It will be noted in FIG. 8 that the windings L2 and 3-4 are wound in the same direction around the leg P. The windings 5-6, 7-8, and 13-14 are wound in. the

same direction around the central leg C of the core H.

The windings A-A, B-B, C-C and 11-12 are wound in the same direction around the leg S. The air gap indicated at G is of a critical magnitude and for purposes ofthis application, a proper gap has been found to be approximately 0.020 inches.

The magnetic core H has the bar B which closes the outer legs P, S and forms a magnetic circuit through the bar B and through the legs. Central leg C is integral with the core H and has the air gap G between the central leg C and the bar B.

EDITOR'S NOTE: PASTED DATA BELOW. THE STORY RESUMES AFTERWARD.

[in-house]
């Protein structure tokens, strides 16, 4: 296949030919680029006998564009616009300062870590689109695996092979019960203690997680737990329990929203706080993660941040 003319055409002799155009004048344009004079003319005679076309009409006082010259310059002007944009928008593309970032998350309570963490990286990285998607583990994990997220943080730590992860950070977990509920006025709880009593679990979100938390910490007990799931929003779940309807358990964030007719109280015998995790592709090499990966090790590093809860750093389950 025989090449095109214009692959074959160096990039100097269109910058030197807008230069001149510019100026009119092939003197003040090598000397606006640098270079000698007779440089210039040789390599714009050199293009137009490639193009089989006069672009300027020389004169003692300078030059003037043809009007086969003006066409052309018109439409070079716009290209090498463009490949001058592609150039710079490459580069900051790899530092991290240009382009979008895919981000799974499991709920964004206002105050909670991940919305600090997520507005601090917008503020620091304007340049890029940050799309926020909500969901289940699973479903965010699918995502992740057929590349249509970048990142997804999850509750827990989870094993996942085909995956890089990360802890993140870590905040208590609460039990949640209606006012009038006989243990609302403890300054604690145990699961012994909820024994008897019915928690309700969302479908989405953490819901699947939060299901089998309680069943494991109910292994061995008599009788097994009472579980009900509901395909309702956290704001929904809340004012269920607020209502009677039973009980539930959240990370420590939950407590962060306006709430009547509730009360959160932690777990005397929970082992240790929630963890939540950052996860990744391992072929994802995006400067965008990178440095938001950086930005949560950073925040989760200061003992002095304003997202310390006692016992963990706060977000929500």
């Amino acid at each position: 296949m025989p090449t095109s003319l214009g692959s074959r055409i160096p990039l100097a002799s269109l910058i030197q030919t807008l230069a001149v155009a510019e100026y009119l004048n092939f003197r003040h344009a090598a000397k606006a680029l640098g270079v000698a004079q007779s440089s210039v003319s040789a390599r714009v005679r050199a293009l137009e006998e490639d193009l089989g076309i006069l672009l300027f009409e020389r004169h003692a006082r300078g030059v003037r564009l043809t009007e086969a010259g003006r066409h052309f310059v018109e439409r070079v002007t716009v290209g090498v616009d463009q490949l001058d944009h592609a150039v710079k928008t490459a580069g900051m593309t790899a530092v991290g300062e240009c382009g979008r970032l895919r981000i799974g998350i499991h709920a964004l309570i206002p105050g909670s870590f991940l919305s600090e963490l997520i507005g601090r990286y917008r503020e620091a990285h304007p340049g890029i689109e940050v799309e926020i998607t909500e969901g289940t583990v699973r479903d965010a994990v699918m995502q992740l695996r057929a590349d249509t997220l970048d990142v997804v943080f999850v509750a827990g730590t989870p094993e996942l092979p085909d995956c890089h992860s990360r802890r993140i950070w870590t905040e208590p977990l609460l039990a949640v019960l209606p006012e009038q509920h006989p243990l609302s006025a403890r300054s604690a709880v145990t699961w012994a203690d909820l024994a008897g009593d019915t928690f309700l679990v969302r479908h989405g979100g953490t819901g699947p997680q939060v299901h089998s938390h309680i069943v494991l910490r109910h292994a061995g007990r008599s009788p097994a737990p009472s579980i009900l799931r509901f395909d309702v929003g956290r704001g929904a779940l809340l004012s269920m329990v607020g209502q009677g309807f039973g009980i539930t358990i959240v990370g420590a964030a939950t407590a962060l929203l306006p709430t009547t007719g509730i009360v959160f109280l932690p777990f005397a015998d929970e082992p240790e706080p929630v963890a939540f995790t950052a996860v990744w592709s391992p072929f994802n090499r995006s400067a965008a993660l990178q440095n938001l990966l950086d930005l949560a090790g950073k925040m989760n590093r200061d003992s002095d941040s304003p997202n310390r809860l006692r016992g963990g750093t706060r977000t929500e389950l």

In the'embodiment of the invention shown in FIG. 9B, the gap G and the E-f rame H is generally similar to the corresponding numbers in FIG. 8. The windings have corresponding numbers as shown on both the magnetic member and in the circuit.

The switches S2 and S3 in FIG. 9A are for the purpose of connecting the battery to the lighting circuit.

8-9 and switch 2-3 with the internal battery J connected. This will connect a voltage through the heaters of tube L-1' and heat them. When the switches 6-7 and 4-5 are opened, the power will flow through from the battery J to the tube in the manner described above.

The following table shows the several parts of the block diagram FIG. 10:

BLOCKS OF DIAGRAM Embodiment of FIG.1&8 FIG.9A&9B

Electrical load means L1-L2 L1 Magnetic load 1 Windings 11-12, 11'-12' A-A, BB, CC